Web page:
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Prairie Home Companion faces crucial pivot post-Keillor

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Garrison Keillor
Garrison Keillor sings during rehearsal on Thursday at the Hollywood Bowl in Los Angeles. His final show will be recorded Friday night.
Nate Ryan | MPR

Garrison Keillor will host his final production of A Prairie Home Companion this weekend. The show attracts more than 3 million listeners weekly and brings American Public Media, the parent company of Minnesota Public Radio, millions of dollars in revenue annually. 

But the change likely means less revenue for MPR's parent company.

At the University of Minnesota's Twin Cities campus, if you ask someone under 30 if they've heard of Keillor or A Prairie Home Companion, you'll likely hear a chorus of no's — unless you come upon a student like Zane Wagner, whose dad listened loyally to Prairie Home with him.

"I like the new guy. I'm sad to see Garrison go," he said. "Garrison Keillor is definitely America's storyteller."    

This fall, the show will continue with  a new host, Chris Thile, whose job is to keep longtime listeners while attracting a younger, more diverse audience.   

Chris Thile
Chris Thile will replace Garrison Keillor as host of A Prairie Home Companion later this year. Thile starts hosting a 13-episode run of the show in October.
Ann Heisenfelt | AP file

A Prairie Home Companion is at a crucial point. The show's weekly audience has a median age of 59 and has shrunk by nearly 1 million listeners from a decade or so ago. American Public Media has the job of keeping stations from defecting during the transition from an iconic host. The company is offering 10 percent discounts on broadcast fees to keep stations on board. But it could be a tough sell in some cases.

"I think a lot of people have been looking at the high expense and flat ratings and basically have been waiting to do this graciously when Garrison decided to retire, to leave the show," said Randy Eccles, general manager of NPR Illinois in Springfield.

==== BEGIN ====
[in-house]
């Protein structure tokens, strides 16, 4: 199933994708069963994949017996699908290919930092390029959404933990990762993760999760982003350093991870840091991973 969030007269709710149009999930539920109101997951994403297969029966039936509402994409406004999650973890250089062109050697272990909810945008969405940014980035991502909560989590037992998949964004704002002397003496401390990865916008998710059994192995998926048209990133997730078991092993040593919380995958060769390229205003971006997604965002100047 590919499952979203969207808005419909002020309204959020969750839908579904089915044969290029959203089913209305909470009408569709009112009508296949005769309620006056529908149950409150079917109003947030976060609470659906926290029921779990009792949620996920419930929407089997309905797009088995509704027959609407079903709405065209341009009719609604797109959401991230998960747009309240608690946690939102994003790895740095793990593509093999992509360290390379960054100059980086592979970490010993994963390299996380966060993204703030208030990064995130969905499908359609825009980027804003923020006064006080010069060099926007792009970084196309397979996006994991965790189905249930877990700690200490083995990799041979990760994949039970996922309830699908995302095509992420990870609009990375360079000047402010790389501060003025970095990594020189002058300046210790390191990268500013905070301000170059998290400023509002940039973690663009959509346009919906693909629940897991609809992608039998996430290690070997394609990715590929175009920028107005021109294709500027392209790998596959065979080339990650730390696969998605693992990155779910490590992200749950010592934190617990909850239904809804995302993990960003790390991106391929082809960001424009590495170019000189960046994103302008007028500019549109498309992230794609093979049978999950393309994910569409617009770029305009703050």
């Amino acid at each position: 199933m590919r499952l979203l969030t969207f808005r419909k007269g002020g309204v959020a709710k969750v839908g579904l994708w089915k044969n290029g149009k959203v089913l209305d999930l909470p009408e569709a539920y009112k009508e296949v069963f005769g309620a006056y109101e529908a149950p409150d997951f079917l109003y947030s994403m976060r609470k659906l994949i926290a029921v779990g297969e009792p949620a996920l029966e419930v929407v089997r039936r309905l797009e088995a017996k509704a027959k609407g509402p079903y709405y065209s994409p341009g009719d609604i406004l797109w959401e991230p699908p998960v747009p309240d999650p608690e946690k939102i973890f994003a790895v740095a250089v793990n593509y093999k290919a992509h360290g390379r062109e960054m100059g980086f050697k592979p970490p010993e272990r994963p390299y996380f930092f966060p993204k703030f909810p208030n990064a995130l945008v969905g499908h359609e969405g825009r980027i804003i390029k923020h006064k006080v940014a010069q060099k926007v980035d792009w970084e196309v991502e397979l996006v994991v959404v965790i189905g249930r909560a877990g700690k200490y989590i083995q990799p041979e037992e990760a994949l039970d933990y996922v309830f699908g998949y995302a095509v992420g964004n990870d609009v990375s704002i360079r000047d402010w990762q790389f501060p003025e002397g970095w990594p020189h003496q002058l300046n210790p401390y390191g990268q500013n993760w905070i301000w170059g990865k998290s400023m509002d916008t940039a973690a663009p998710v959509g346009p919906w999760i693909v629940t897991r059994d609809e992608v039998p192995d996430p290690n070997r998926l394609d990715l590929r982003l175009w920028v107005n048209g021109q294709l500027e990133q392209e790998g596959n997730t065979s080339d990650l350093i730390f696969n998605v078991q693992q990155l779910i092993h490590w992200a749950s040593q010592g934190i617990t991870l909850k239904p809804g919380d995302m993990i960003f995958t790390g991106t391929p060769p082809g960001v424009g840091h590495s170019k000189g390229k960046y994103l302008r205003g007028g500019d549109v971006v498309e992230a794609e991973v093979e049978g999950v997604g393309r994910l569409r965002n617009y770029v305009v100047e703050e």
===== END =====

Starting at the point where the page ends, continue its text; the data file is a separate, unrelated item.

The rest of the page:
Eccles was ready to leave. But he changed his mind after hearing from listeners who objected — and is negotiating what he thinks is a fair price to broadcast the show.

The season that launches in October will cost stations $5,000 to $55,000, depending on market size. 

For their money, stations will get 30 shows with Thile, including 13 live broadcasts. They can also air previous broadcasts that featured Keillor.          

Dave Kansas, executive vice president of MPR's parent company, said preparations for Keillor's departure started a decade ago. And he said the company has the time and financial strength to let Thile put his stamp on the show and develop the audience.

"Garrison's show reaches about 3.3. million people per week, making it one of the biggest weekly shows in the country," he said. "If Chris retained a good portion of that — say he had 2 million coming out of the gate — with a brand new show, that would be the most successful weekly introduction of a show in a couple of decades in public radio."